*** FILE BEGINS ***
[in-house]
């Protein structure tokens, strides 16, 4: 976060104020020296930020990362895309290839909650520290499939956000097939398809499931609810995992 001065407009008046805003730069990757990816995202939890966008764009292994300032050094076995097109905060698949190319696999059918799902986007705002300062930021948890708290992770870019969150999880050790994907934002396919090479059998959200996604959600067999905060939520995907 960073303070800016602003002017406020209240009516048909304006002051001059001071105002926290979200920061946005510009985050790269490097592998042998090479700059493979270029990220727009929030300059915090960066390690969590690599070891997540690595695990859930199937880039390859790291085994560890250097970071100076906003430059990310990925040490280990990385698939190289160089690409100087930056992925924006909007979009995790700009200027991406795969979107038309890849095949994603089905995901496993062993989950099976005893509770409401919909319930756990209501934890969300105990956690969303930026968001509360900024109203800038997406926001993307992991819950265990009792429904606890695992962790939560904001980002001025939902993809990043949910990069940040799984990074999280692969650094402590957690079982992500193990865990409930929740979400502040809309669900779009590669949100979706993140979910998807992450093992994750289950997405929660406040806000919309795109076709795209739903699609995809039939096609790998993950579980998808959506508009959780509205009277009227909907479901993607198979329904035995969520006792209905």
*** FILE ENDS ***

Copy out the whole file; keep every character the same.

[in-house]
């Protein structure tokens, strides 16, 4: 976060104020020296930020990362895309290839909650520290499939956000097939398809499931609810995992 001065407009008046805003730069990757990816995202939890966008764009292994300032050094076995097109905060698949190319696999059918799902986007705002300062930021948890708290992770870019969150999880050790994907934002396919090479059998959200996604959600067999905060939520995907 960073303070800016602003002017406020209240009516048909304006002051001059001071105002926290979200920061946005510009985050790269490097592998042998090479700059493979270029990220727009929030300059915090960066390690969590690599070891997540690595695990859930199937880039390859790291085994560890250097970071100076906003430059990310990925040490280990990385698939190289160089690409100087930056992925924006909007979009995790700009200027991406795969979107038309890849095949994603089905995901496993062993989950099976005893509770409401919909319930756990209501934890969300105990956690969303930026968001509360900024109203800038997406926001993307992991819950265990009792429904606890695992962790939560904001980002001025939902993809990043949910990069940040799984990074999280692969650094402590957690079982992500193990865990409930929740979400502040809309669900779009590669949100979706993140979910998807992450093992994750289950997405929660406040806000919309795109076709795209739903699609995809039939096609790998993950579980998808959506508009959780509205009277009227909907479901993607198979329904035995969520006792209905």